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Wilmington-Based Reeds’ Refuge Center Connects Underprivileged Youth With the Arts

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Photos courtesy of Reeds’ Refugee Center.

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Growing up in Wilmington’s rough Riverside neighborhood, Frederick Reed used his ears to overcome the things he didn’t want his eyes to see.

Music was his refuge from the “guns and drugs and poverty,” providing a soundtrack that allowed him to believe more was possible for him and that negatives could be overcome with the beats and melodies and lyrics he heard—and later created himself.

“I think music helped me become an entrepreneur and to help the youth of today tap into their interest in music,” he says.

Reed and his wife, Cora, own and operate Reeds’ Refuge Center, a Wilmington-based nonprofit that helps youth ages 6 to 20 develop and learn through a variety of arts- and education-based initiatives. The free program thrives on contributions (monetary and time) from the Reeds, who also opened two daycare centers with corporate and community support, along with government grants. “The doors are open to everyone,” Reed says.

Ironically, Reeds’ Refuge is located in the former New Castle County Probation and Parole building. The space used to be dedicated to keeping an eye on those who had stumbled in their lives, but in its current incarnation, it is devoted to creating straight channels for those hoping to find ways out of difficult situations.

Reed says that between 75 and 100 children are enrolled in the program at any given time. The center serviced 1,000 people in 2019.

wilmington non profit reeds refuge center

Reeds’ Refuge offers a variety of programs, including STREAM and culinary arts.

Participants can get instruction in a STREAM (Science, Technology, Reading, Engineering, Arts, Mathematics) curriculum. There is also training in culinary arts, music and life skills.

“I really like the classes,” says Rainen Toates, 10, who is also Reed’s nephew. “One of them is BYO [Building Youth Leaders], where we talk about what we want to do when we grow up and how we can change our emotions and actions.”

Toates also enjoys “Freestyle Friday,” a reward for students who participate enthusiastically during the week. During those times, kids get to work on their dance moves and create “different beats” on electronic equipment.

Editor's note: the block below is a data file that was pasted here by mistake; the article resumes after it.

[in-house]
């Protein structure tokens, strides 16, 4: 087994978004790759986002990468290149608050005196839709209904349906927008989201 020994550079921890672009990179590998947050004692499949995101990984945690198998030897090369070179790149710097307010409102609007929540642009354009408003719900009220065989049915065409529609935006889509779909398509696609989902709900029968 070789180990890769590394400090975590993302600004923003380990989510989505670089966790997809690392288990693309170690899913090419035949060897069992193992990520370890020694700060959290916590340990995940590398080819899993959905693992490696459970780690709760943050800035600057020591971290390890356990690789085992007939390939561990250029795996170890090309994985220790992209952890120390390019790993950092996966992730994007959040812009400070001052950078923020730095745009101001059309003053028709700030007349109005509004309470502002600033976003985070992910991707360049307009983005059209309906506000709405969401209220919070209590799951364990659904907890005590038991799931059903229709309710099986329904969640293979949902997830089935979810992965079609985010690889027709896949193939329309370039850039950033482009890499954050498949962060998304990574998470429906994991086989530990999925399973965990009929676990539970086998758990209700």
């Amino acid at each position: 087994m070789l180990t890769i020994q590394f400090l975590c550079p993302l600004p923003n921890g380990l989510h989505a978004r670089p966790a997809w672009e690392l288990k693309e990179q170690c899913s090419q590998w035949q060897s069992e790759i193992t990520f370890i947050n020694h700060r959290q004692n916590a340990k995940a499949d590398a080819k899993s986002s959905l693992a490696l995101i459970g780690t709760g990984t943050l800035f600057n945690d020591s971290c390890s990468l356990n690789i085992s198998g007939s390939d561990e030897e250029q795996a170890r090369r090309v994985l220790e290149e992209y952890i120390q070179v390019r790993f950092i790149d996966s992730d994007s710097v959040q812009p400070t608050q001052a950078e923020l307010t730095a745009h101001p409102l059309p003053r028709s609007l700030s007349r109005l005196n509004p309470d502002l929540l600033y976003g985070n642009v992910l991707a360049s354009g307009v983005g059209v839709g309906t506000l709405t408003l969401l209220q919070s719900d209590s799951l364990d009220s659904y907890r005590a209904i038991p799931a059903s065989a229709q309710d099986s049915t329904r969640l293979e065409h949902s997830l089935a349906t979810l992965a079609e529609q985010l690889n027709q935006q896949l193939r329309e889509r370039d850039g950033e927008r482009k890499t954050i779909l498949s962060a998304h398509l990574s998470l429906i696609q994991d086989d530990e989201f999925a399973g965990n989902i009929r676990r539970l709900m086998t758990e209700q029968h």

The word “refuge” is well-employed. Children can get meals, counseling, homework assistance and behavioral counseling from certified instructors. Reed, a musician and performer, taps into the kids’ love of music to create enthusiasm for the more mundane parts of life and to teach that there is a way to escape Wilmington’s treacherous areas.

“We believe in giving opportunities,” he says. “I love creating paths.”

While a lot of what Reeds’ Refuge accomplishes every day isn’t easily measured, its efforts haven’t gone unnoticed. In 2017, it was named Outstanding Service Benefiting Local Communities at the Jefferson Awards, which honor students for their leadership and engagement. A year earlier, it won a Wilmington Award for community service. It was also the first recipient of a grant from the Be Like Frank Foundation, which supports programs that aid the city of Wilmington.

For three consecutive years, Reeds’ Refuge received a $140,000 grant from the Criminal Justice Center to help with expenses. Limestone Presbyterian Church in Pike Creek provides another big boost through consistent, multifaceted assistance and support. But the real engines are the Reeds themselves, who are at the Refuge night and day. They believe the work they do is vital to helping young people navigate the overwhelming challenges they face.

“Our goal is to let people know this is a diamond in the rough,” Reed says.

For more information, visit reedsrefugecenter.org. Published as “The Sound of Success” in the May 2020 issue of Delaware Today magazine.

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